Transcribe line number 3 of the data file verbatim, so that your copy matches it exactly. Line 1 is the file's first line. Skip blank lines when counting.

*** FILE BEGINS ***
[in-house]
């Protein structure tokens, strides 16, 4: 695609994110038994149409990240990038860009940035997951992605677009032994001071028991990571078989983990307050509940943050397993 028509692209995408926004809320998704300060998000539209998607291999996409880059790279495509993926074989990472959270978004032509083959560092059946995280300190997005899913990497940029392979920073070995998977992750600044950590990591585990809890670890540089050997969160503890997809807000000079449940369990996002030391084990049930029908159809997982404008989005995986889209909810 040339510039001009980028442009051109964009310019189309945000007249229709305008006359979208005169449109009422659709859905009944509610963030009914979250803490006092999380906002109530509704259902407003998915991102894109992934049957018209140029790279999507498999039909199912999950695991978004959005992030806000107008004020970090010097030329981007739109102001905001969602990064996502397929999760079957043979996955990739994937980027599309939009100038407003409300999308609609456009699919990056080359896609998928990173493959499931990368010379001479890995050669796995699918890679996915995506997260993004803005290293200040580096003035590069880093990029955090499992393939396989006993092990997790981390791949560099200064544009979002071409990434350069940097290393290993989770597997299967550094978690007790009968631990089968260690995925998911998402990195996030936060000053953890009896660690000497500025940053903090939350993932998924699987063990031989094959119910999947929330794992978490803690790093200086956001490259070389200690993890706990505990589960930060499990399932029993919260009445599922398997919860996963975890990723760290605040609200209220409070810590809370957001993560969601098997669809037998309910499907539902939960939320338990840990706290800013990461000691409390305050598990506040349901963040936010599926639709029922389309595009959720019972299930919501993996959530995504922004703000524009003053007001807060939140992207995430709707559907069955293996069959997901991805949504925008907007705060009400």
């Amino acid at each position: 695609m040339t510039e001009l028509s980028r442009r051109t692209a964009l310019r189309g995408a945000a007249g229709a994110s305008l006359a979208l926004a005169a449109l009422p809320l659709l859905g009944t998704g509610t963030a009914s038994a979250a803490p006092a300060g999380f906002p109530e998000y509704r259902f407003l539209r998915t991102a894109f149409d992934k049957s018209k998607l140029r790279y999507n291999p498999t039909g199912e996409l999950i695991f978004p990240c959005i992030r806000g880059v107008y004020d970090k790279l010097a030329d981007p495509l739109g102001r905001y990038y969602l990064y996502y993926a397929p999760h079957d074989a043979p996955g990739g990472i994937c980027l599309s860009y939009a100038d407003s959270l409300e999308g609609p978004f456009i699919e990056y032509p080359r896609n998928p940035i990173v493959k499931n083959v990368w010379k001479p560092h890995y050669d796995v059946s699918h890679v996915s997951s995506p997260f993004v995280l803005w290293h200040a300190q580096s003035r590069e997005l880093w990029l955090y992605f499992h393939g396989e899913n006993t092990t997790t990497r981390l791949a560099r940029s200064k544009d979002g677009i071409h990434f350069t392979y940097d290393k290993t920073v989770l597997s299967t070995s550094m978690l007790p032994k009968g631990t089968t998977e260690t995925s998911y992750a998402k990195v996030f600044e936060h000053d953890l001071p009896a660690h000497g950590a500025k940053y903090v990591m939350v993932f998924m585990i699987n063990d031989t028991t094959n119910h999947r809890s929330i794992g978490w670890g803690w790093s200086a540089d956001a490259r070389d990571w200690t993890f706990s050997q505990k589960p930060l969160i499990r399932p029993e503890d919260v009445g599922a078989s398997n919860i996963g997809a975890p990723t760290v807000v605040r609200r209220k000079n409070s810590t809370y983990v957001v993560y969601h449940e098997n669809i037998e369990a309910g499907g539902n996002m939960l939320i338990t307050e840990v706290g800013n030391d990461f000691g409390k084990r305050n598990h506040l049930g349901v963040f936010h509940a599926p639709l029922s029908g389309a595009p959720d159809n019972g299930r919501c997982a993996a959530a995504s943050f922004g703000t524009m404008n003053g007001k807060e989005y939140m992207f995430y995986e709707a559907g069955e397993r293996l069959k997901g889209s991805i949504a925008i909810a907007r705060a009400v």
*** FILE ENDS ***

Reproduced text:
């Amino acid at each position: 695609m040339t510039e001009l028509s980028r442009r051109t692209a964009l310019r189309g995408a945000a007249g229709a994110s305008l006359a979208l926004a005169a449109l009422p809320l659709l859905g009944t998704g509610t963030a009914s038994a979250a803490p006092a300060g999380f906002p109530e998000y509704r259902f407003l539209r998915t991102a894109f149409d992934k049957s018209k998607l140029r790279y999507n291999p498999t039909g199912e996409l999950i695991f978004p990240c959005i992030r806000g880059v107008y004020d970090k790279l010097a030329d981007p495509l739109g102001r905001y990038y969602l990064y996502y993926a397929p999760h079957d074989a043979p996955g990739g990472i994937c980027l599309s860009y939009a100038d407003s959270l409300e999308g609609p978004f456009i699919e990056y032509p080359r896609n998928p940035i990173v493959k499931n083959v990368w010379k001479p560092h890995y050669d796995v059946s699918h890679v996915s997951s995506p997260f993004v995280l803005w290293h200040a300190q580096s003035r590069e997005l880093w990029l955090y992605f499992h393939g396989e899913n006993t092990t997790t990497r981390l791949a560099r940029s200064k544009d979002g677009i071409h990434f350069t392979y940097d290393k290993t920073v989770l597997s299967t070995s550094m978690l007790p032994k009968g631990t089968t998977e260690t995925s998911y992750a998402k990195v996030f600044e936060h000053d953890l001071p009896a660690h000497g950590a500025k940053y903090v990591m939350v993932f998924m585990i699987n063990d031989t028991t094959n119910h999947r809890s929330i794992g978490w670890g803690w790093s200086a540089d956001a490259r070389d990571w200690t993890f706990s050997q505990k589960p930060l969160i499990r399932p029993e503890d919260v009445g599922a078989s398997n919860i996963g997809a975890p990723t760290v807000v605040r609200r209220k000079n409070s810590t809370y983990v957001v993560y969601h449940e098997n669809i037998e369990a309910g499907g539902n996002m939960l939320i338990t307050e840990v706290g800013n030391d990461f000691g409390k084990r305050n598990h506040l049930g349901v963040f936010h509940a599926p639709l029922s029908g389309a595009p959720d159809n019972g299930r919501c997982a993996a959530a995504s943050f922004g703000t524009m404008n003053g007001k807060e989005y939140m992207f995430y995986e709707a559907g069955e397993r293996l069959k997901g889209s991805i949504a925008i909810a907007r705060a009400v």